Attitudes surrounding psychiatric disorders also make it more difficult to diagnose and treat those who suffer from them. In addition, these stereotypes often prevent victims from speaking up about their experiences. Why would someone with schizophrenia want to talk about their illness when it means their colleagues regard them as unstable and potentially dangerous? Someone with obsessive compulsive disorder will hide their anxieties for fear that someone will believe that they do, in fact, want to murder their spouse (or burn down the building, or spread AIDS to everyone at work) and lock them away. While they will still be known as being strange, it is thought that one is better off being called strange than potentially dangerous or evil.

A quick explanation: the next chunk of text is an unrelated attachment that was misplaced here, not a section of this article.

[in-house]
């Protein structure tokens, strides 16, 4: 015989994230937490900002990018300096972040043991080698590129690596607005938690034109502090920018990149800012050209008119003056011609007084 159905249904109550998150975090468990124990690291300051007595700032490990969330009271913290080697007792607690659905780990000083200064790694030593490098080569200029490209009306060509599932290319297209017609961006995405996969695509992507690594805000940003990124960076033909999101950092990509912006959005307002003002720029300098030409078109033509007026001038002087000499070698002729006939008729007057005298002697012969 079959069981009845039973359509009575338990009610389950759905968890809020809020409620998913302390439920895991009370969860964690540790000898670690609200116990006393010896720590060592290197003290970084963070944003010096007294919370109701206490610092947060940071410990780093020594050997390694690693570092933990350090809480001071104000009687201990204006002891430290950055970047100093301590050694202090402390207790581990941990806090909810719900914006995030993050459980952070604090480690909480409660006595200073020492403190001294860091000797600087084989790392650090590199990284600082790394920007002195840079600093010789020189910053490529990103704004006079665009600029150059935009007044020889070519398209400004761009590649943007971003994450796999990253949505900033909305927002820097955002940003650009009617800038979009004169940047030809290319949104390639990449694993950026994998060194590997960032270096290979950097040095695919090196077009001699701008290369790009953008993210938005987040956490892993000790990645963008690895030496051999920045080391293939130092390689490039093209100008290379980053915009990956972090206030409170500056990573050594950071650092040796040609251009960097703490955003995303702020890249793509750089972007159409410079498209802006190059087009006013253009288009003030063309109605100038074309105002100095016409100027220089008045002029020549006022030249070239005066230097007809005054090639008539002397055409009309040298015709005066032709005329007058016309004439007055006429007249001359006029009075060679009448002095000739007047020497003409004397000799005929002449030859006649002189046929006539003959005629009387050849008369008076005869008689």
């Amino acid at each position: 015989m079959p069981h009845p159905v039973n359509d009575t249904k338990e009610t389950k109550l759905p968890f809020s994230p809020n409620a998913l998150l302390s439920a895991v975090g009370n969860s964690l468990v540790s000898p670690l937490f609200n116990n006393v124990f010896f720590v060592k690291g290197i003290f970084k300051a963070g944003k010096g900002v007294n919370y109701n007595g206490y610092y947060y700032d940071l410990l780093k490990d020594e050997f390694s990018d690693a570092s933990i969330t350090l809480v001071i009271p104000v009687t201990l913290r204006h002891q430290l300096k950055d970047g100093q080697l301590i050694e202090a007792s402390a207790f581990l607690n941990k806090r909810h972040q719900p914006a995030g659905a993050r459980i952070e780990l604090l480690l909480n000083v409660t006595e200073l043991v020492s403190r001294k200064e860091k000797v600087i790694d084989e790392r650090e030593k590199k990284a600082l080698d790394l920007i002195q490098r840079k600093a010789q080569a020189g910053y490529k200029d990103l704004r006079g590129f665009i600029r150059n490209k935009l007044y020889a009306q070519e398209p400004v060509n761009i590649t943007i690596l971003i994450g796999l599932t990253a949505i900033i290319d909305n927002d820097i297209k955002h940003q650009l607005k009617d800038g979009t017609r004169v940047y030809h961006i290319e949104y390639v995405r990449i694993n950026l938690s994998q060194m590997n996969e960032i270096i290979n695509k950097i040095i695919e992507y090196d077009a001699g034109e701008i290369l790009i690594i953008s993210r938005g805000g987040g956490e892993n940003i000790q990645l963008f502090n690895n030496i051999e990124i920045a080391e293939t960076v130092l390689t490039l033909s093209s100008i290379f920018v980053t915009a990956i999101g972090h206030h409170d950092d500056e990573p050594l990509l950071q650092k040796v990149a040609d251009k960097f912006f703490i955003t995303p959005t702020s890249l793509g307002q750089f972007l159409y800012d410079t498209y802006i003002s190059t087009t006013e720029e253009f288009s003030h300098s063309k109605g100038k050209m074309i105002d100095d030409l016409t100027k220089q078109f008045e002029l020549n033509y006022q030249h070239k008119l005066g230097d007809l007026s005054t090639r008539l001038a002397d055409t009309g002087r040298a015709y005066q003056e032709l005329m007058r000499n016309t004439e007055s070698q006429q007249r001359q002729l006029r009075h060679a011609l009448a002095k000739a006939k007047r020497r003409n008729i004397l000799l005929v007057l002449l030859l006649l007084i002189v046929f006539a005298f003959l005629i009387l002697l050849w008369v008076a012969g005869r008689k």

While stereotypes about the mentally ill are omnipresent, it is unlikely that authors such as Shelley and Stevenson go into their works with the intention of vilifying people with psychiatric disorders. It is more likely, even, that many of these authors and creators of popular culture suffer from some type of mental illness themselves. With 20% of Americans suffering from some form of mental health problems, it is unavoidable that some, if not all, of those artists misrepresenting the issues have had personal experience with them. In this case, why does the problem continue? These prejudices are so ingrained into our worldview that we cannot discern where they end and the truth begins. However, instead of claiming change is impossible, we as creators and consumers of popular culture must work harder to disentangle these stereotypes from the reality. Fear does not have to come from a place of "us against them," and it does not - it should not - require exploiting those who face enough difficulties as is.